According to Global Forest Watch statistics from 2002 to 2019, Sri Lanka lost 9.91kha of humid primary forest, making up 5.7% of its total tree cover loss in the same period. The total area of humid primary forest in Sri Lanka decreased by 1.7% in this period. The same report states that from 2001 to 2019, Sri Lanka lost 177kha of tree cover, equivalent to a 4.5% decrease in tree cover since 2000, and 46.6Mt of CO emissions.

Over 15 years from 1990-2005, Sri Lanka had had one of the highest deforestation rates of primary forests in the world. In that period the country lost more than 35 per cent of its old-growth forest cover, while total forest cover was diminished by almost 18 per cent. Moreover, since the close of the 1990s, deforestation rates had increased by more than 25 per cent. According to the President’s policy statement, ‘Vistas of Prosperity’ conservation of the environment and promoting sustainable development has been a highlight. It states that a strategy will be put in place to re-establish and enhance the green cover on the mountains and hilly areas as a solution to the problem of soil erosion, landslides and the drying of the upper soil layers. Sophisticated techniques and technologies will be introduced to control landslides. Action will be taken to control human impact on marshy lands and mangrove ecosystems and to conserve them.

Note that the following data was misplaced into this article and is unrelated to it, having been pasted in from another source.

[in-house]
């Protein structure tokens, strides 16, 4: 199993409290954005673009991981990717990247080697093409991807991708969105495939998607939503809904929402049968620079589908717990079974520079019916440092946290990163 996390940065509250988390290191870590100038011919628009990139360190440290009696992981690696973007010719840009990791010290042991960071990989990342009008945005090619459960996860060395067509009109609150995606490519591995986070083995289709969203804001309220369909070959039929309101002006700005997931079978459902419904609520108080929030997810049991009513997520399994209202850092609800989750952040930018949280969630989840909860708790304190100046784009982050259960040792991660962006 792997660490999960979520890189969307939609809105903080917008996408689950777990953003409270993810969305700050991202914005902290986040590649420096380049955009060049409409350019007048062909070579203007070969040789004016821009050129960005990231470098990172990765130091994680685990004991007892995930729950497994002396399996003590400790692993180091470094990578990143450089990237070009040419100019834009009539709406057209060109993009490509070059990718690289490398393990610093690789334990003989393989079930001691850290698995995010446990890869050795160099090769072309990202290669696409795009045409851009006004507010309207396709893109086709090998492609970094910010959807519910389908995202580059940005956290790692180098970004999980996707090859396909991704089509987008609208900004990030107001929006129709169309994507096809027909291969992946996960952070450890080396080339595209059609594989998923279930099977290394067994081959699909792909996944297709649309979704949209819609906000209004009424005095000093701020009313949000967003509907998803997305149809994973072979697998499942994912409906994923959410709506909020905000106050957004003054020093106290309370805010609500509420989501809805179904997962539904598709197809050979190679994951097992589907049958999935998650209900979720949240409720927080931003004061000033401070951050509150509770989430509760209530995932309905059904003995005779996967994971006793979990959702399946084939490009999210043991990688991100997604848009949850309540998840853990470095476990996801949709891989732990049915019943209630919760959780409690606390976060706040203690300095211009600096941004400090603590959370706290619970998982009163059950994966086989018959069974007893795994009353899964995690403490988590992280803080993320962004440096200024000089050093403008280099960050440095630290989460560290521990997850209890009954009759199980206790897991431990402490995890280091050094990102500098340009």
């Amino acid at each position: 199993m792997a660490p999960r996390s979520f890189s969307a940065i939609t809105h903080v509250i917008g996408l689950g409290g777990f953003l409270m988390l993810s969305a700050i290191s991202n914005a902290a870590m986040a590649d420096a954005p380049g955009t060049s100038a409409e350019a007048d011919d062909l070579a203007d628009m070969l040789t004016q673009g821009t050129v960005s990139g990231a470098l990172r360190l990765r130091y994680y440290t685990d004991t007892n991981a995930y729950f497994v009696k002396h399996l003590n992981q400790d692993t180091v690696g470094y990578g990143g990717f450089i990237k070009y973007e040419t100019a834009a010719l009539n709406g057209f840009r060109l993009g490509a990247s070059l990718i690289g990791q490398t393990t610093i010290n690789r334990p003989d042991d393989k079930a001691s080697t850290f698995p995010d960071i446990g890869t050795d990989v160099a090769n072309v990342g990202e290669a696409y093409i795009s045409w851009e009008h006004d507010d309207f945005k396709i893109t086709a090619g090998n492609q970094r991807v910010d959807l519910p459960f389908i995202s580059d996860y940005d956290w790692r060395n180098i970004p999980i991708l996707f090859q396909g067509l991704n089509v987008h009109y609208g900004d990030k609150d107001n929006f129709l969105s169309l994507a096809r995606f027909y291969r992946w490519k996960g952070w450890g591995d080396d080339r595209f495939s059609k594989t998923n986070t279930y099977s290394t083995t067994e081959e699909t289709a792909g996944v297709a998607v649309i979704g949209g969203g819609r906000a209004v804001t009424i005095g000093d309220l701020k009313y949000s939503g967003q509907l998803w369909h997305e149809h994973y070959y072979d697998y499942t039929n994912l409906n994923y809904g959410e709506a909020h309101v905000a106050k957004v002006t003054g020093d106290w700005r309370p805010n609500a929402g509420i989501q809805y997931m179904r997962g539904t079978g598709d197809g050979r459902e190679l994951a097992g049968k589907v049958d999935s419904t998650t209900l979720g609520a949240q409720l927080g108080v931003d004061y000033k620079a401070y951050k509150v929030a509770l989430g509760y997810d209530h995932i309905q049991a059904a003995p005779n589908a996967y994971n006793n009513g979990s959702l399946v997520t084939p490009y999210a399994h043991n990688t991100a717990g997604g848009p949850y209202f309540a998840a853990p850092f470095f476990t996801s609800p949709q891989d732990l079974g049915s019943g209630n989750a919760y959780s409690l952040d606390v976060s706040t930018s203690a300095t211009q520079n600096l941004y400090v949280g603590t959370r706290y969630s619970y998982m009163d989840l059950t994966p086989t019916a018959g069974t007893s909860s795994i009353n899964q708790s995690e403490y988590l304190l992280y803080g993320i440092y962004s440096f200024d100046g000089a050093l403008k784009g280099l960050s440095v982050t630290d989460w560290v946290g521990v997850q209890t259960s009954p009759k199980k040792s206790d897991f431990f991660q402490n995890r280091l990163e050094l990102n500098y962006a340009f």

Therefore, in keeping with this goal special attention would be paid in order to plant more trees, while the tree planting campaign focuses especially on promoting the planting of valuable trees and trees with medicinal value.In keeping with the government’s drive to increase the forest cover, the Sri Lanka Air Force has been tasked with seed bombing in areas where forests have been destroyed, either naturally or due to human activity.

Accordingly, the seed bombing operations commenced in December 2018 and so far around four aerial seed bombing missions have been completed.